The impotance of Khazan Singh's History and Philosophy of the Sikh Religion, lies in the fact that it was the first comprehensive account of the Sikh history presented by a Sikh in English. Though it might not stand favourably in comparison to some insightful studies made by his contemporary British officers and Syad Muhammad Latif, yet it did attract attention and inspired many a budding scholar to engage themselves in the area of historical study of the Sikhs and Sikhism. Thirty-six years after the publication of Khazan singh's work , two stalwarts of the field of Sikh studies namely Teja Singh and Ganda Singh who had written extensively on various periods of Sikh history, preseted to the scholarly world their History of the Sikhs, vol. I (1469-1765) which they themselves described as "The first attempt to write a history of the Sikhs from a secular stand-point, to show how the foundations of their characters were laid by the Gurus who were their temporal as well as spiritual guides, how their political institutions grew out of their religious origins and national needs, how sufferings intensified their character and moulded their national aim, which was nothing less than the deliverance of their country from the grip of the foreigners and how the Sikh cause which was the country's cause, triumphed after a severe and patient struggle extending over a century and ultimately gave the Sikhs the sovereignty of the Punjab". If seen in this perspective, Khazan Singh's work can be rated as earliest of the serious and purposeful studies in the field of Sikh historiography.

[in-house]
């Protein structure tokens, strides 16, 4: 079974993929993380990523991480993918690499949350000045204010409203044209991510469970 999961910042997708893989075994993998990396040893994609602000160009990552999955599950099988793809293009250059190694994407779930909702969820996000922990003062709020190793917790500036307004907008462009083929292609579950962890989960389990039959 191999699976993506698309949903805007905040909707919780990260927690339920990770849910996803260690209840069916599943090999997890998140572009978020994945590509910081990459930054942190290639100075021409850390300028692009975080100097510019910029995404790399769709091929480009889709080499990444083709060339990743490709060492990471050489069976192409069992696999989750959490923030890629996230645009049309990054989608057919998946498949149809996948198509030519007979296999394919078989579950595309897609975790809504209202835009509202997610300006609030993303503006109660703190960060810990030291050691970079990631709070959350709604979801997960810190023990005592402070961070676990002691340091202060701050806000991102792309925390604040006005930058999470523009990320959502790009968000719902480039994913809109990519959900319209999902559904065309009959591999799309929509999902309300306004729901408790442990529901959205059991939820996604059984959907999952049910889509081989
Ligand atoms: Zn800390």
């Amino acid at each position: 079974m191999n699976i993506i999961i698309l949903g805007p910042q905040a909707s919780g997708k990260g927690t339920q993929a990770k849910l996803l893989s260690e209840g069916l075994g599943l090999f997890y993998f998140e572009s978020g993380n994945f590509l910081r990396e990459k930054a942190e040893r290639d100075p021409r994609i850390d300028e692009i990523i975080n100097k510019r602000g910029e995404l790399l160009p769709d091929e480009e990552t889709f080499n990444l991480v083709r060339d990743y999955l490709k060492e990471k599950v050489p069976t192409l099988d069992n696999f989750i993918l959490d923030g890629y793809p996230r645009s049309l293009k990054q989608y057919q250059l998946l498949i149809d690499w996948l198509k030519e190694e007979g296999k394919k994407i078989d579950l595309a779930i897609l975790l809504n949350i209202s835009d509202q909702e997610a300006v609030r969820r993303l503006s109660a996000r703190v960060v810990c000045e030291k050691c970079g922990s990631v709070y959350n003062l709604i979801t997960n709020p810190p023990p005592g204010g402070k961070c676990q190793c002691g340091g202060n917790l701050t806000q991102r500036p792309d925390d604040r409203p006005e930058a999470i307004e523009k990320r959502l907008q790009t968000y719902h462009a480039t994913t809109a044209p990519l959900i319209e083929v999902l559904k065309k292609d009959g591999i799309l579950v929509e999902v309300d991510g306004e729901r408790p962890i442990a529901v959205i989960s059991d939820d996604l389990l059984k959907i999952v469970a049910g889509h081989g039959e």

Table of Contents For 'History and Philosophy of The Sikh Religion' - Book By Khazan Singh & Prithipal Singh Kapur
|Part I : History|
|III.||Guru Amar Das||115|
|IV.||Guru Ram Das||120|
|V.||Guru Arjan Dev||123|
|VII.||Guru Har Rai||144|
|VIII.||Guru Har Krishan||149|
|IX.||Guru Tegh Bahadur||152|
|X.||Guru Gobind Singh||165|
|XII.||The Tat Khalsa||225|
|XIII.||The Misls or Singh Confederacies||257|
|XIV.||Maharaja Ranjit Singh||290|
|XV.||Successors of Ranjit Singh||300|
|Author||Khazan Singh & Prithipal Singh Kapur|